“Excuse me Ma’am, we have a toilet paper problem.”
I turned to look at the Burger King employee standing beside me who’d just tapped me on the shoulder. I looked at her with a blank face, not sure what she was talking about. Problems? Did she know anything about problems? I was in the midst of several major problems in my life. They say it comes in threes and I was walking through my third loss in a matter of three months. It all started in May when my best friend and fishing buddy Hardin Weaver passed away from lung cancer.
I praise God that I had had the opportunity to fly back to Clovis, California to see Hardin in the hospital the day before he died. He was concious and was able to smile as I laughed and cried and prayed with him. Hardin was one of our first Missing Pet Partnership volunteers in the early stages of our development. He became a close friend and a father figure to me. The plan I had for my upcoming wedding was to have Hardin walk me down the isle and give me away. Sometimes our plans just don’t work out. Losing Hardin cut like a knife.
A few months later, the primary program of Missing Pet Partnership came to a sudden and unexpected end. After helping hundreds of pet owners over the past three years, MPP was forced to suspend our services that involved responding (in the Seattle area) on physical searches with search dogs and equipment to help families search for their lost pets. Until we get the funding to hire a staff to oversee this program it will likely remain in limbo.
I had not quite worked through my grief of losing the MPP program when I was forced to euthanize Sadie, my elderly cat detection dog. In fact, I had just put Sadie down on Monday and was traveling through Ellensburg, Washington on Wednesday (after being consoled by family in Idaho) when I stopped at Burger King. I had used the restroom first and then walked out to place my order when the employee tapped me on my shoulder.
“What?” I asked the woman. She repeated her words again. “We have a toilet paper problem” only this time she was smiling.
I was thinking to myself that this woman knew nothing about “problems” based on what I was going through. And besides, there was no “toilet paper problem.” I had just been in the women’s restroom and there had been plenty of toilet paper. But as the smile appeared on her face, I realized that the “we” of this problem meant that I was some how involved in this. And then the lightbulb came on and my worst nightmare came true.
“No!” I said as I looked down at my feet to see if I was trailing a stream of toilet paper, only there was nothing clinging to my shoe. “Where?” I asked.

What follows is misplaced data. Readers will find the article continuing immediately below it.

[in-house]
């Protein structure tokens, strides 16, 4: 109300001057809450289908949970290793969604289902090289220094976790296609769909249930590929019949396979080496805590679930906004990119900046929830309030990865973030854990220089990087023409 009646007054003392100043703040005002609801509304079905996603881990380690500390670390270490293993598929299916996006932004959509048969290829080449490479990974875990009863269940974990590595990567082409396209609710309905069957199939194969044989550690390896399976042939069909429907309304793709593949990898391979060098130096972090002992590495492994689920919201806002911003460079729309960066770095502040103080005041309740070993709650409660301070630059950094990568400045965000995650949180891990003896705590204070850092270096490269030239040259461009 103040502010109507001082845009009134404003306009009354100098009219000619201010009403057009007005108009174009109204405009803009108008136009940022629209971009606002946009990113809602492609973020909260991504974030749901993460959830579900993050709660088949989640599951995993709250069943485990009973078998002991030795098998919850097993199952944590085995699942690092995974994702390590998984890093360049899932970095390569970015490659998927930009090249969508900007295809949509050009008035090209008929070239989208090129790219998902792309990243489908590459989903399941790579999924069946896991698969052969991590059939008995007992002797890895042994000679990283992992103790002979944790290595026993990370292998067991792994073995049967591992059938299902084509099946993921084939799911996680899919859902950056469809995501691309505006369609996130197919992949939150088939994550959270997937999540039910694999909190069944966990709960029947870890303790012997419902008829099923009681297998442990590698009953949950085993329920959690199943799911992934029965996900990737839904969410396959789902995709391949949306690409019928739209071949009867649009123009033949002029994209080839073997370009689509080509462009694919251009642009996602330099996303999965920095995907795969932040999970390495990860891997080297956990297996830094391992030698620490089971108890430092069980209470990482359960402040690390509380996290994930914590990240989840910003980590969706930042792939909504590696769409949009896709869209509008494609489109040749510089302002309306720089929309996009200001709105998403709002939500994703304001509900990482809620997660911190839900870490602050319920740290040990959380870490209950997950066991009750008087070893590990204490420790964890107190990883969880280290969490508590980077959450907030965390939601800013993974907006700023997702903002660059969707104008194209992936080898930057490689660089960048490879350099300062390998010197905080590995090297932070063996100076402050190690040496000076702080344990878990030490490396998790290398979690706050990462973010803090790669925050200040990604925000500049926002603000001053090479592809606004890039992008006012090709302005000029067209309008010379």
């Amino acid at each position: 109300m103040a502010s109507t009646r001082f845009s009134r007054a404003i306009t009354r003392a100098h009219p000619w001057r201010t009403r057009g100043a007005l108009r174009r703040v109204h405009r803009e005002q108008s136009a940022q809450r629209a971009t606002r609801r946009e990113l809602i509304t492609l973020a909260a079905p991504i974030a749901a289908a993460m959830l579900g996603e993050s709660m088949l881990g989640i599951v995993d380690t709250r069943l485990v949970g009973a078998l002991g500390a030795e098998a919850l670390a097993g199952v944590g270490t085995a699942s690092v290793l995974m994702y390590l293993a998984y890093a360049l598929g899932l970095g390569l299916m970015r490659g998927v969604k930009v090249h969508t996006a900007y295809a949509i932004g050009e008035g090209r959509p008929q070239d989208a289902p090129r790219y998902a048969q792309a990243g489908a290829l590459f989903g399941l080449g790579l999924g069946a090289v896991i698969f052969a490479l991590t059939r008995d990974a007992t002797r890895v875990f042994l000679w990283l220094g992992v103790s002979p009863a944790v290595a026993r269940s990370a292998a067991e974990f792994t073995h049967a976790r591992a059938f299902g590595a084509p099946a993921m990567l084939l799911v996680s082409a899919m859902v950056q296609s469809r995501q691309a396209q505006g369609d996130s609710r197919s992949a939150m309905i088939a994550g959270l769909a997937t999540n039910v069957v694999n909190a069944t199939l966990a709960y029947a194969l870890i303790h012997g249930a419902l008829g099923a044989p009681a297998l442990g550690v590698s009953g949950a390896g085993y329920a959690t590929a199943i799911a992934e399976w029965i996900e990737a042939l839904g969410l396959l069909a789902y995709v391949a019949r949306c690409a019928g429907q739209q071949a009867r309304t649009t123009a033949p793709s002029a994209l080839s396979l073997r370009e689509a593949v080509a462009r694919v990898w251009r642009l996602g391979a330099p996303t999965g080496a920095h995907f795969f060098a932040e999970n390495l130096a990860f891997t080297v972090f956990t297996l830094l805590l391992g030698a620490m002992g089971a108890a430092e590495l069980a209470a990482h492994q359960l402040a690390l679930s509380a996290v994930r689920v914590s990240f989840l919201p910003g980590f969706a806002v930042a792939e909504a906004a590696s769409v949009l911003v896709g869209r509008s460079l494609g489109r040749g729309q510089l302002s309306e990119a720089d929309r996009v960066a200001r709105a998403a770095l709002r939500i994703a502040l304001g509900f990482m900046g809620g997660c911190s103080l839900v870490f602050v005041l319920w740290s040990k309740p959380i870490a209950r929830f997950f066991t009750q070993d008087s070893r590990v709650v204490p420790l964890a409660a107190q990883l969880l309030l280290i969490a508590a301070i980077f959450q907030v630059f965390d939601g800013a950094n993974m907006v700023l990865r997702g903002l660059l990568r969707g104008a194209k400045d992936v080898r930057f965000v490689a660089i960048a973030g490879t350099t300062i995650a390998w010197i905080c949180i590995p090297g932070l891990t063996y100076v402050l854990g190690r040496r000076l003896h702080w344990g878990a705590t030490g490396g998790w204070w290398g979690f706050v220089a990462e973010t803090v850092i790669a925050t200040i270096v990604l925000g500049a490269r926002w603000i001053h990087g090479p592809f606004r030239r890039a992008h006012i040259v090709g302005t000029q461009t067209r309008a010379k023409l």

She pointed to my butt. I reached back behind me and sure enough, I’d been trailing a 4 foot long piece of toilet paper that was tucked neatly into the back of my pants. I turned red and excused myself as I scurried to the women’s restroom.
Now here’s where it gets interesting. I realized that I was faced with a choice. The easiest thing to do would’ve been to wash my hands and then slip outside without even going back for my burger, avoiding more embarrassment. But as I washed my hands, I noticed they had the best kind of hand drying apparatus around. Instead of one of those cheap blowy machines that leaves you with wet hands, Burger King had installed one of those brown paper towel dispensers with the Pavlov-like-lever that enables you to make one single, giant paper towel. I pushed that lever at least 15 times and created a 7 foot long paper towel train and stuck it in the back of my pants. And like a bride trailing a beautiful train from her lavish wedding gown (which I’ll need one for this December, just in case anyone has one laying around that they want to donate!) I proudly walked out of that bathroom with my head held high.
You should’ve seen the look on faces of the customers in line! I walked right up to that Burger King employee who was still standing at the counter. I laid a hand on her shoulder to make sure she looked at me, thanked her for telling me about the toilet paper problem, and then proudly walked away so she could observe my paper train. She, and everyone else standing there, broke out in laughter. It’s times like these that I thank God for His lovingkindness. He knew exactly how to bless me with a good belly laugh during my season of grief! I have a quirky hobby of collecting “most embarrassing moment” stories and so far, my own most embarrassing moment had only involved driving off from a fuel pump with the gas nozzel still attached to my police car gas tank. Now I have a coveted toilet paper story of my own to share around the campfire.
Life is too short to be embarrassed and to run out of Burger Kings in shame. As depressing as things can get, we all need to hang paper trains from our butts and bring a little laughter into this world!